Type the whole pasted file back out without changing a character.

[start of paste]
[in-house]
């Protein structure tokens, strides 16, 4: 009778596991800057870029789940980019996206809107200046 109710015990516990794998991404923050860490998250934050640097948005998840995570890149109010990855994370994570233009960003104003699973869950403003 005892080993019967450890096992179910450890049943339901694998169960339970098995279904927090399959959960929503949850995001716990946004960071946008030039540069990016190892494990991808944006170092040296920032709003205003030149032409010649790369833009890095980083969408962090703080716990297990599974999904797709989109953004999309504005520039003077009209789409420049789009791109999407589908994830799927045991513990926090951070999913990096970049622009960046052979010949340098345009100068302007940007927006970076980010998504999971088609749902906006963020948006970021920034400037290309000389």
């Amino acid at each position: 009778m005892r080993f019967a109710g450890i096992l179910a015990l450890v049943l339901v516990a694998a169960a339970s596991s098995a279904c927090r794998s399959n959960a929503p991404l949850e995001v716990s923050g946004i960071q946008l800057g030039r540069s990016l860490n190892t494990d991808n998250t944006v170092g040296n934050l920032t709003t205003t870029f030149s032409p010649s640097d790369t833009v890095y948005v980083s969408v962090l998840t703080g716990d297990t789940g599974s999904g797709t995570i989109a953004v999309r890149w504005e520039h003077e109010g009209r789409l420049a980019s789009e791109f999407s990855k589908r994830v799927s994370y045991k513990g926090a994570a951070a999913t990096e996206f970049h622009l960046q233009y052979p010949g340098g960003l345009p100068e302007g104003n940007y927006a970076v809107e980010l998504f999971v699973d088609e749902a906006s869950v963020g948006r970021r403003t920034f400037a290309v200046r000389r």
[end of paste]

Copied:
[in-house]
């Protein structure tokens, strides 16, 4: 009778596991800057870029789940980019996206809107200046 109710015990516990794998991404923050860490998250934050640097948005998840995570890149109010990855994370994570233009960003104003699973869950403003 005892080993019967450890096992179910450890049943339901694998169960339970098995279904927090399959959960929503949850995001716990946004960071946008030039540069990016190892494990991808944006170092040296920032709003205003030149032409010649790369833009890095980083969408962090703080716990297990599974999904797709989109953004999309504005520039003077009209789409420049789009791109999407589908994830799927045991513990926090951070999913990096970049622009960046052979010949340098345009100068302007940007927006970076980010998504999971088609749902906006963020948006970021920034400037290309000389």
């Amino acid at each position: 009778m005892r080993f019967a109710g450890i096992l179910a015990l450890v049943l339901v516990a694998a169960a339970s596991s098995a279904c927090r794998s399959n959960a929503p991404l949850e995001v716990s923050g946004i960071q946008l800057g030039r540069s990016l860490n190892t494990d991808n998250t944006v170092g040296n934050l920032t709003t205003t870029f030149s032409p010649s640097d790369t833009v890095y948005v980083s969408v962090l998840t703080g716990d297990t789940g599974s999904g797709t995570i989109a953004v999309r890149w504005e520039h003077e109010g009209r789409l420049a980019s789009e791109f999407s990855k589908r994830v799927s994370y045991k513990g926090a994570a951070a999913t990096e996206f970049h622009l960046q233009y052979p010949g340098g960003l345009p100068e302007g104003n940007y927006a970076v809107e980010l998504f999971v699973d088609e749902a906006s869950v963020g948006r970021r403003t920034f400037a290309v200046r000389r």